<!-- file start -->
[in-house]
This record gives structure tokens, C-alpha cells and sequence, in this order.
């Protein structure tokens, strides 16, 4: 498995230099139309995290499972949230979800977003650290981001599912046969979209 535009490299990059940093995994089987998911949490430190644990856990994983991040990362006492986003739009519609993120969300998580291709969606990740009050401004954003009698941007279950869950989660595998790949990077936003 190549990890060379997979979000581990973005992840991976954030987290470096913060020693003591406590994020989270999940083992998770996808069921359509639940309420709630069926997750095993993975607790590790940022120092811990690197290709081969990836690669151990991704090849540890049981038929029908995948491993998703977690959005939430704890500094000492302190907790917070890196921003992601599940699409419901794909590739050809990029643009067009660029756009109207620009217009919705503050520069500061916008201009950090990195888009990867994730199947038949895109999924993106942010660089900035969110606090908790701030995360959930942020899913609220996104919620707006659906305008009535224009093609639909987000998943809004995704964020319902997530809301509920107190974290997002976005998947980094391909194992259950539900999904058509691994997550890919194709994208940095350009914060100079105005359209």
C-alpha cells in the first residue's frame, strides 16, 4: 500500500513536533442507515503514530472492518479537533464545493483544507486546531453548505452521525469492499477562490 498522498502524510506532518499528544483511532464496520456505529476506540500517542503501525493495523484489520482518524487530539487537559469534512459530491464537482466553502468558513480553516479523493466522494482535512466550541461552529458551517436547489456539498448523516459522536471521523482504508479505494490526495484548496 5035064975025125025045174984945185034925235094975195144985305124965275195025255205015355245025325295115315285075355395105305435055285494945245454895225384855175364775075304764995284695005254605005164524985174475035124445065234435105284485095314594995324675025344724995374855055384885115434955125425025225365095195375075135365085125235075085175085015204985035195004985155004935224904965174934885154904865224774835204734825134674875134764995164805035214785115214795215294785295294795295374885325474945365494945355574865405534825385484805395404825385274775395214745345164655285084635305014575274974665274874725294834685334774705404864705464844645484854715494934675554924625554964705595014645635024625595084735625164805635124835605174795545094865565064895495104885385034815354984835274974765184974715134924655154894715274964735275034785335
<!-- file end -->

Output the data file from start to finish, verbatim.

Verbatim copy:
[in-house]
This record gives structure tokens, C-alpha cells and sequence, in this order.
């Protein structure tokens, strides 16, 4: 498995230099139309995290499972949230979800977003650290981001599912046969979209 535009490299990059940093995994089987998911949490430190644990856990994983991040990362006492986003739009519609993120969300998580291709969606990740009050401004954003009698941007279950869950989660595998790949990077936003 190549990890060379997979979000581990973005992840991976954030987290470096913060020693003591406590994020989270999940083992998770996808069921359509639940309420709630069926997750095993993975607790590790940022120092811990690197290709081969990836690669151990991704090849540890049981038929029908995948491993998703977690959005939430704890500094000492302190907790917070890196921003992601599940699409419901794909590739050809990029643009067009660029756009109207620009217009919705503050520069500061916008201009950090990195888009990867994730199947038949895109999924993106942010660089900035969110606090908790701030995360959930942020899913609220996104919620707006659906305008009535224009093609639909987000998943809004995704964020319902997530809301509920107190974290997002976005998947980094391909194992259950539900999904058509691994997550890919194709994208940095350009914060100079105005359209």
C-alpha cells in the first residue's frame, strides 16, 4: 500500500513536533442507515503514530472492518479537533464545493483544507486546531453548505452521525469492499477562490 498522498502524510506532518499528544483511532464496520456505529476506540500517542503501525493495523484489520482518524487530539487537559469534512459530491464537482466553502468558513480553516479523493466522494482535512466550541461552529458551517436547489456539498448523516459522536471521523482504508479505494490526495484548496 5035064975025125025045174984945185034925235094975195144985305124965275195025255205015355245025325295115315285075355395105305435055285494945245454895225384855175364775075304764995284695005254605005164524985174475035124445065234435105284485095314594995324675025344724995374855055384885115434955125425025225365095195375075135365085125235075085175085015204985035195004985155004935224904965174934885154904865224774835204734825134674875134764995164805035214785115214795215294785295294795295374885325474945365494945355574865405534825385484805395404825385274775395214745345164655285084635305014575274974665274874725294834685334774705404864705464844645484854715494934675554924625554964705595014645635024625595084735625164805635124835605174795545094865565064895495104885385034815354984835274974765184974715134924655154894715274964735275034785335